The Original: Pesto Alla Genovese

Whereas Pesto alla Genovese may represent a quick way to a great meal to most of us, to me it also brings back an instant flood of pictures and sensory impressions from Genoa’s beautiful Mercato Orientale where, I believe, any food lover will feel like they have come to the one place where all good things have come together and they certainly do not – ever – have to go further.

Why Pesto alla Genovese reminds me of it? I am not entirely sure, but I guess it’s because it is just the ultimate Ligurian food. So make sure to use beautifully soft Ligurian olive oil, it will make your pesto a hundred times better!

I also recommend that you use „real“ Genovese basil which at least in Berlin you can get in some supermarkets, but should you have trouble getting a hold of it, use young, soft leaves of sweet basil.

On the other hand, I believe you can easily skip the garlic. I, personally, think that even a small portion of garlic tends to over-power the otherwise soft and well-balanced dish, but that is obviously a question of personal taste. Should you prefer adding garlic, be careful with the proportions, or you will easily end up with a garlic pesto rather than Pesto alla Genovese.

As to the technical side, the original method of making Pesto alla Genovese is by pounding the leaves in a stone mortar with a wooden pestle. However, you can obtain a pretty similarly good result (in a much shorter time) by using a blender. The secret trick really is to ensure that all the ingredients and kitchen tools you are using are quite cold when you prepare the pesto.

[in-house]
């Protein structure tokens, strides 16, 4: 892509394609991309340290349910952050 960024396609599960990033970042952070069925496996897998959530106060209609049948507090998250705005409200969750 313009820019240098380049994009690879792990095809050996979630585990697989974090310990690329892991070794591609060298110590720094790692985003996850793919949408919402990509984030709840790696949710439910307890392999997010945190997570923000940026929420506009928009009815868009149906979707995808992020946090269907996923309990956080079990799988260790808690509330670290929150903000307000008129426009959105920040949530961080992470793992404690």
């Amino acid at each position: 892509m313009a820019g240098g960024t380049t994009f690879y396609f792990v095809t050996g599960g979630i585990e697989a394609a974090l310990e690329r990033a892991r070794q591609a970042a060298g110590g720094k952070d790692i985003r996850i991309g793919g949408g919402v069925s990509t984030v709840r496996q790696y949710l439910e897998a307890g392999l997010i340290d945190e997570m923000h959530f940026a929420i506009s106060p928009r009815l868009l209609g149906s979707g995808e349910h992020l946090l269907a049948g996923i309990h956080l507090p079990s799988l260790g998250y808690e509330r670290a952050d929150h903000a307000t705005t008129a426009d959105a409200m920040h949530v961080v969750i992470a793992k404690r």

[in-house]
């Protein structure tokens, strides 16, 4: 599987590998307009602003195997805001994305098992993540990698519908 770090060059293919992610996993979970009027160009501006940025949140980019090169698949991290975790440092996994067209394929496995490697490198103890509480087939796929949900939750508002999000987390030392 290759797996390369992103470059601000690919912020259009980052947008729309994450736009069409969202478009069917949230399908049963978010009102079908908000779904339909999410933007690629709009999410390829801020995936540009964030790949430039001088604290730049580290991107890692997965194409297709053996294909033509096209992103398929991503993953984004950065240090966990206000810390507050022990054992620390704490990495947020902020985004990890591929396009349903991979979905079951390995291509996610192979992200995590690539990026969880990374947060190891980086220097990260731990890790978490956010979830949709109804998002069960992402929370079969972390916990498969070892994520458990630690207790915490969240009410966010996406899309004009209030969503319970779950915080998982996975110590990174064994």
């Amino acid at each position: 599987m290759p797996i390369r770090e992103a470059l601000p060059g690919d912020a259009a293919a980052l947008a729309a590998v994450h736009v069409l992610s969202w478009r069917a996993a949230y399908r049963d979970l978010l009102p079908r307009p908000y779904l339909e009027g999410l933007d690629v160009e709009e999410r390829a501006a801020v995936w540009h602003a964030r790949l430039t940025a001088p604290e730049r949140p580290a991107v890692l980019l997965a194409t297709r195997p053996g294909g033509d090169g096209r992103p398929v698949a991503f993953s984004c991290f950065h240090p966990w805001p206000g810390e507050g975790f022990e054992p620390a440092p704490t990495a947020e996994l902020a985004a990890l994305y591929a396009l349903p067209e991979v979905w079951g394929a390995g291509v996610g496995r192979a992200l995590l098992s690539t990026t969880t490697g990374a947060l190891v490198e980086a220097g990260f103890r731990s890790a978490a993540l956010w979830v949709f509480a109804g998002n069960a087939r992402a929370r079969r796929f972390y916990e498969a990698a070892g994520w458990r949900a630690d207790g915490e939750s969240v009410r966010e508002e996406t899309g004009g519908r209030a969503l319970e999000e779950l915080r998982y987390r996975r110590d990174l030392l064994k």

And if you have already made the pesto and are now wondering: what next? – check out my next week’s post for a simple recipe for pasta with Pesto alla Genovese.



  • 2 bunches of Genovese basil, leaves picked off
  • 35 grams of Parmigiano Reggiano, cut into small dices
  • 10 grams of pine nuts
  • Optional: 1/2 clove of garlic, peeled
  • 1/4 teaspoon of coarse salt
  • 15 grams of Pecorino Romano, cut into small dices
  • 60 ml of Ligurian or another soft-tasting extra virgin olive oil


  1. Put the bowl and the blades of the food processor that you are going to use into the freezer at least 30 minutes before starting with preparing the pesto. Likewise, put the basil into the refrigerator.
  2. Then, start by putting the parmesan, the pine nuts, the basil leaves and, optionally, the garlic in the food processor. Pulse for a few seconds until roughly chopped.
  3. Then add the salt and pecorino cheese. Pulse again for roughly 1 minute until more finely blended (but not entirely smooth), then slowly add the olive oil while blending.
  4. Continue blending until you have a creamy pesto (tiny bits of cheese can still show).

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